Thursday, May 27, 2010

Book Review: The Help

In a nutshell: GO READ THIS BOOK!!!!!!  

This was an amazing read.  I couldn't put it down.  I sacrificed sleep to read.  I would wake up in the middle of the night thinking about it.  I would get excited for my lunch at work, not so I could eat but so I could read.

Yeah, it was that good.

I don't want to give too much away but here's a brief and basic book blurb (say that three times fast).  This book is about black maids in Jackson Mississippi in the early 1960's, right on the cusp of the Civil Rights Movement.  It really follows three women: two maids Aibeleen and Minny and recent college grad, white "Miss Skeeter."  

Not only was the plot really interesting and intriguing, but the book had such a wonderful message about life and love and what's really the difference between people regardless of race and gender.

That's really all I want to tell you about it, I really don't want to give anything away.  Go to Barnes & Noble and buy it.  Or go to your local library and borrow it.  Or find a friend who read it and loved it and borrow their copy.

Like now....go get going!  READ IT!  You'll love it!  I promise!

Monday, May 24, 2010

Book Review: A Tree Grows in Brooklyn

 A Tree Grows in Brooklyn and I have a long and torrid history.  It was one of my mom's favorite books.  When I was 12 or 13, my mom recommended a few times that I read it.  I don't know why I wasn't interested (I was either going through a phase where I rejected nearly everything my mother suggested or I had recently discovered Harry Potter), but the reason doesn't really matter, I didn't want to read it.  

My mom must have mentioned something to my aunt, who is, for lack of a better word, a book pusher.  She's the type of aunt who gets it stuck in her head that you need to read one thing or another and until you've read it.  A Tree Grows in Brooklyn, unfortunately, fell under this category (I also never read the Chronicles of Narnia and almost didn't read Harry Potter for the very same reason).  She's recommended this book to me in just about every card she's sent me in the approximately ten years since this whole fiasco started (which is a lot, my family practically keeps Hallmark in business).  I think she thinks she's being funny, when in reality she has turned me off to more books than she's encouraged me to actually read.

That's why I threatened my family with death when I decided to finally read A Tree Grows in Brooklyn.  My aunt was and is not to know that I finally decided to pick up and read this book.  I don't even want to know what sort of an outcome that would have.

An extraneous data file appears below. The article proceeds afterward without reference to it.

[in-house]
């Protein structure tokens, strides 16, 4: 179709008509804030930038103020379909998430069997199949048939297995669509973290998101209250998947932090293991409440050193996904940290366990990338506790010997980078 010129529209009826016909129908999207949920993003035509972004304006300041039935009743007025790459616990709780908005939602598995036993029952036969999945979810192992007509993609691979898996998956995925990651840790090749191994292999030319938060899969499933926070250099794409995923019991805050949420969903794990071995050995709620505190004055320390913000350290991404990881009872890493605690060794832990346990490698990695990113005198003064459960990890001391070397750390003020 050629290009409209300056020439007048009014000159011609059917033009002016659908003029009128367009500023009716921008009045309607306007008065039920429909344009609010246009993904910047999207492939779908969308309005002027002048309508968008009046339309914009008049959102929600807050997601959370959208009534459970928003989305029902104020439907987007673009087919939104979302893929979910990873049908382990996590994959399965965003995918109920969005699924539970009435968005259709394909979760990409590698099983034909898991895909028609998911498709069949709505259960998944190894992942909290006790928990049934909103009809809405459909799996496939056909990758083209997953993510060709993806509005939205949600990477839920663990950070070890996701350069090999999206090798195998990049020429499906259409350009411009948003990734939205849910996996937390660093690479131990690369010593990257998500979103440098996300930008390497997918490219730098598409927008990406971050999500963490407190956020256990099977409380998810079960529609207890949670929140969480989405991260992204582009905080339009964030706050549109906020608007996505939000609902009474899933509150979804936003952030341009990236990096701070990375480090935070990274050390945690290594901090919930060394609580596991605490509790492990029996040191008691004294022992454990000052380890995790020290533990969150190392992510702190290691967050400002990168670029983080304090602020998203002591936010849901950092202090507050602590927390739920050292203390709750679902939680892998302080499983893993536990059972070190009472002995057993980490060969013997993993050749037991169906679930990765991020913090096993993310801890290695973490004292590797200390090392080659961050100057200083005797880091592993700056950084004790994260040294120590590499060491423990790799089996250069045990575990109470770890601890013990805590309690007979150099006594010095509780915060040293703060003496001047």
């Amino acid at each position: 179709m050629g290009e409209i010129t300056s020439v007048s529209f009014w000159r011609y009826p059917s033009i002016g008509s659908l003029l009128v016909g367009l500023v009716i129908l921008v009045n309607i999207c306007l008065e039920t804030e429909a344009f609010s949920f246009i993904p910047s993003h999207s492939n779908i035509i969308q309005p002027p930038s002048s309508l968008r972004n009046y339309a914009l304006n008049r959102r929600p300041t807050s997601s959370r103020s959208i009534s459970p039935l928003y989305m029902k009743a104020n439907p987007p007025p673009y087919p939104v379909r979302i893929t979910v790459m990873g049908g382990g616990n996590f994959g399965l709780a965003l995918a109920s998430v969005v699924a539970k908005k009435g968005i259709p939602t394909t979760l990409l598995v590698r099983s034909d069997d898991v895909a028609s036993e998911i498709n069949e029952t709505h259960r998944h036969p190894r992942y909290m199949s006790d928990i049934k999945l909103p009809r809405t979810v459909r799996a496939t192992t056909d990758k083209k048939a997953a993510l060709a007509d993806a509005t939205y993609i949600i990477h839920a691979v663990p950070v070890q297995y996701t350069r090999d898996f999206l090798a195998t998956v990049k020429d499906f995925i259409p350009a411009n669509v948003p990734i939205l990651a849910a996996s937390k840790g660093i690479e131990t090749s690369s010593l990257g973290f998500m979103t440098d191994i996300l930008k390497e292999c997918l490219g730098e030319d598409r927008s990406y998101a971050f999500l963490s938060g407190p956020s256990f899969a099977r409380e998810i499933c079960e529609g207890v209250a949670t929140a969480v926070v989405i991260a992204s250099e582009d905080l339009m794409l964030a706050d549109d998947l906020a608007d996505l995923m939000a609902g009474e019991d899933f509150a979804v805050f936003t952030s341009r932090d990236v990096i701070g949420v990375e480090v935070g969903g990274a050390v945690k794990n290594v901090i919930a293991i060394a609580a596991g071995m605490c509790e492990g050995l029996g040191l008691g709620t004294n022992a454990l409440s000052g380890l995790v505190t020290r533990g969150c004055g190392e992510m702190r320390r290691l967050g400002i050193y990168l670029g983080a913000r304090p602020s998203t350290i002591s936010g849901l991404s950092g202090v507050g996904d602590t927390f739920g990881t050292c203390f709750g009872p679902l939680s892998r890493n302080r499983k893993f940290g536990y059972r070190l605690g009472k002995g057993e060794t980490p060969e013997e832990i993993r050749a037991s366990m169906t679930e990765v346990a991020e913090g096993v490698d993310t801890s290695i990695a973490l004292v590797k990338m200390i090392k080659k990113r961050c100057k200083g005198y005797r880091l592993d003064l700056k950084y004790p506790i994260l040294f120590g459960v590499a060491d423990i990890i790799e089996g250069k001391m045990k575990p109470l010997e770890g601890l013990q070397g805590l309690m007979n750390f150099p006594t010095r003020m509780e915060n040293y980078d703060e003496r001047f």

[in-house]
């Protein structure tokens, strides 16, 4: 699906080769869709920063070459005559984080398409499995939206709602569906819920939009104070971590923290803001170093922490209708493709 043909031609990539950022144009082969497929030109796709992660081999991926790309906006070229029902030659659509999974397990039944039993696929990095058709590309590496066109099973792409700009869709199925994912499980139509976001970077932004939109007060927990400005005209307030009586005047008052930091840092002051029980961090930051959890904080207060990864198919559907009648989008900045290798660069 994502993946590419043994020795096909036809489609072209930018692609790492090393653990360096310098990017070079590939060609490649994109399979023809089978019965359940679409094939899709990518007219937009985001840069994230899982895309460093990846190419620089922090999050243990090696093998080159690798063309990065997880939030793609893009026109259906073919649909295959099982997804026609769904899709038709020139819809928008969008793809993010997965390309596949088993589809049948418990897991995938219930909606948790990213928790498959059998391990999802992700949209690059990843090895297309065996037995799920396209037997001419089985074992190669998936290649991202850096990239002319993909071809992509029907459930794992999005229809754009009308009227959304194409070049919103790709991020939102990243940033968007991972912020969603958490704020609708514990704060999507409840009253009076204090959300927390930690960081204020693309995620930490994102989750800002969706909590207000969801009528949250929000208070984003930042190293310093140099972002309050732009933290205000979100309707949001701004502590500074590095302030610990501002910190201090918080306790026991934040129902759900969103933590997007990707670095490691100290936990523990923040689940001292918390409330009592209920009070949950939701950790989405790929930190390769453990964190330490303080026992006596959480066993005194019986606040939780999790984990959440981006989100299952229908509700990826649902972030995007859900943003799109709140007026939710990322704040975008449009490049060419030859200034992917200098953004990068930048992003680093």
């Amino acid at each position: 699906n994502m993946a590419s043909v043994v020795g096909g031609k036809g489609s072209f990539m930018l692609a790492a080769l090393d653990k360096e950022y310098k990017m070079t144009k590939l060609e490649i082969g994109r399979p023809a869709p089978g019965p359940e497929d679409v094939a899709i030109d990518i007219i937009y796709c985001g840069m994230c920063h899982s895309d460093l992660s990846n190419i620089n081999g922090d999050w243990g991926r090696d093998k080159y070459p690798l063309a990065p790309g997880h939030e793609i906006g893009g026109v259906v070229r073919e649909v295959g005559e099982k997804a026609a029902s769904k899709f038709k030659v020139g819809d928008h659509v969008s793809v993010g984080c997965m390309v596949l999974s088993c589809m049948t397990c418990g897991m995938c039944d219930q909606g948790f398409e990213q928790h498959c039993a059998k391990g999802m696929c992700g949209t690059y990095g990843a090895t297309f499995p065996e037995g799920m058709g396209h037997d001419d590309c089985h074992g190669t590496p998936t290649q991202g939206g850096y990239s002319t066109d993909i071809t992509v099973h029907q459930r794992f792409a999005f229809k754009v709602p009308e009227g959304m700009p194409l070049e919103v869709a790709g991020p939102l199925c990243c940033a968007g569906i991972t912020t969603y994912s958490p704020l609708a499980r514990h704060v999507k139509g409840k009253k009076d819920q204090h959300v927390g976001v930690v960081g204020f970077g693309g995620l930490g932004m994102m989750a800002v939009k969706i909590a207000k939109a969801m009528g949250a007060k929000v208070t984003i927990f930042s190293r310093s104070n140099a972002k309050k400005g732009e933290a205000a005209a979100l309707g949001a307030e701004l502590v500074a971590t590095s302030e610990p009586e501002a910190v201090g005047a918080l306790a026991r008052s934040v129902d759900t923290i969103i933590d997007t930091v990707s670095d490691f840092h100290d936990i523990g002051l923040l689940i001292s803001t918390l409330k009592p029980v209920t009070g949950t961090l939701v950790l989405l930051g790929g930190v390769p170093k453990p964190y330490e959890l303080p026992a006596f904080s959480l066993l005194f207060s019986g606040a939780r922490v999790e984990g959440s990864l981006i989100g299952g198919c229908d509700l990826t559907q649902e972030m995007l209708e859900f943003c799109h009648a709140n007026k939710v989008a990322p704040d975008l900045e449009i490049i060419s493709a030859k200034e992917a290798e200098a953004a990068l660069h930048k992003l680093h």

Anyways, it was good.  I enjoyed it.  You know how sometimes you hear tons and tons of things about how great a book/movie/tv show/restaurant is and so you read it/watch it/eat there and its almost never as good as you thought?  Well that kind of happened to me with this book.  I enjoyed it, I really did.  But I didn't think it was one of the greatest books I've ever read, which is how it was always described to me by my mom and aunt.

If you haven't read it (or heard about it incessantly for the better part of your formative years) A Tree Grows in Brooklyn is a coming-of-age story about Francie Nolan, a third generation American.  The book follows her childhood and adolescence in turn of the century Brooklyn (where else?) and shows the trials and tribulations of living in poverty at the time.

I recommend it.  I'm not sure its something I'd rant and rave about for years on end until someone's willpower collapsed and they caved, but I would recommend it to a friend.  I wish I'd read it earlier and had told my aunt and mom to mind their own beeswax.

Music Monday: Night Moves

When I started this blog, I had this idea that every Monday I'd post something about a song or artist that I was currently enjoying.   

Well we all know how good I am about updating here it is two months later and not one Music Monday post.

Since there's no time like the present, here goes:

The song that I have been love, love, loving recently is Bob Seger's "Night Moves."  Its an oldie but a goodie.  It really is, I promise.

I love songs that tell a story.  I love songs that could be poems (enter my love affair with a certain Mr. Springsteen).

"Night Moves" tells the story of a casual summer fling between two teens/kids in their early 20's.  I love this song.

It makes me want to drive around on a hot summer night with the windows down, wind in my hair, radio loud enough to hear over the air rushing through the car.  It makes me want to act as young as I am and as irresponsible and carefree as I'm not.

Friday, May 21, 2010

Weekly Weigh In

I've been skipping this post for the past few weeks.